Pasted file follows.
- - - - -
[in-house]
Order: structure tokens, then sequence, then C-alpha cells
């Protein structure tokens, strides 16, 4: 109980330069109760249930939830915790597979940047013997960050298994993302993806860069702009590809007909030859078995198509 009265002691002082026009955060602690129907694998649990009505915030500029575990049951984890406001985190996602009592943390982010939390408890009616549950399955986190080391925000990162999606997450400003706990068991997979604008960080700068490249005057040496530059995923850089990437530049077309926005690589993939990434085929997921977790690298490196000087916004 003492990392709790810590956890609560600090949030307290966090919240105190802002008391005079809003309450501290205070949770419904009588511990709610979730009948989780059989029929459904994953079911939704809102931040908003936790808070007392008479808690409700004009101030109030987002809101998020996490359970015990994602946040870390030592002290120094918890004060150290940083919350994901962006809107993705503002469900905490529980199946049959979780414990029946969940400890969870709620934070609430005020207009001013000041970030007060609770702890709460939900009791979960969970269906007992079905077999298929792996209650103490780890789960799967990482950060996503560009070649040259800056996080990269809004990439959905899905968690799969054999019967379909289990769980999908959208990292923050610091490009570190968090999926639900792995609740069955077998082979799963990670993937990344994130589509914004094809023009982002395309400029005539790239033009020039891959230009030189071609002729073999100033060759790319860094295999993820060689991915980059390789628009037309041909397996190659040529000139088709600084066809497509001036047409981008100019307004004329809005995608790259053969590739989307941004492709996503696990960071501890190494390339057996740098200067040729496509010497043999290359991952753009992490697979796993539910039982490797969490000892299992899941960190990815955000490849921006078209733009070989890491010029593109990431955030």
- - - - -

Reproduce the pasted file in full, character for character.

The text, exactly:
[in-house]
Order: structure tokens, then sequence, then C-alpha cells
């Protein structure tokens, strides 16, 4: 109980330069109760249930939830915790597979940047013997960050298994993302993806860069702009590809007909030859078995198509 009265002691002082026009955060602690129907694998649990009505915030500029575990049951984890406001985190996602009592943390982010939390408890009616549950399955986190080391925000990162999606997450400003706990068991997979604008960080700068490249005057040496530059995923850089990437530049077309926005690589993939990434085929997921977790690298490196000087916004 003492990392709790810590956890609560600090949030307290966090919240105190802002008391005079809003309450501290205070949770419904009588511990709610979730009948989780059989029929459904994953079911939704809102931040908003936790808070007392008479808690409700004009101030109030987002809101998020996490359970015990994602946040870390030592002290120094918890004060150290940083919350994901962006809107993705503002469900905490529980199946049959979780414990029946969940400890969870709620934070609430005020207009001013000041970030007060609770702890709460939900009791979960969970269906007992079905077999298929792996209650103490780890789960799967990482950060996503560009070649040259800056996080990269809004990439959905899905968690799969054999019967379909289990769980999908959208990292923050610091490009570190968090999926639900792995609740069955077998082979799963990670993937990344994130589509914004094809023009982002395309400029005539790239033009020039891959230009030189071609002729073999100033060759790319860094295999993820060689991915980059390789628009037309041909397996190659040529000139088709600084066809497509001036047409981008100019307004004329809005995608790259053969590739989307941004492709996503696990960071501890190494390339057996740098200067040729496509010497043999290359991952753009992490697979796993539910039982490797969490000892299992899941960190990815955000490849921006078209733009070989890491010029593109990431955030």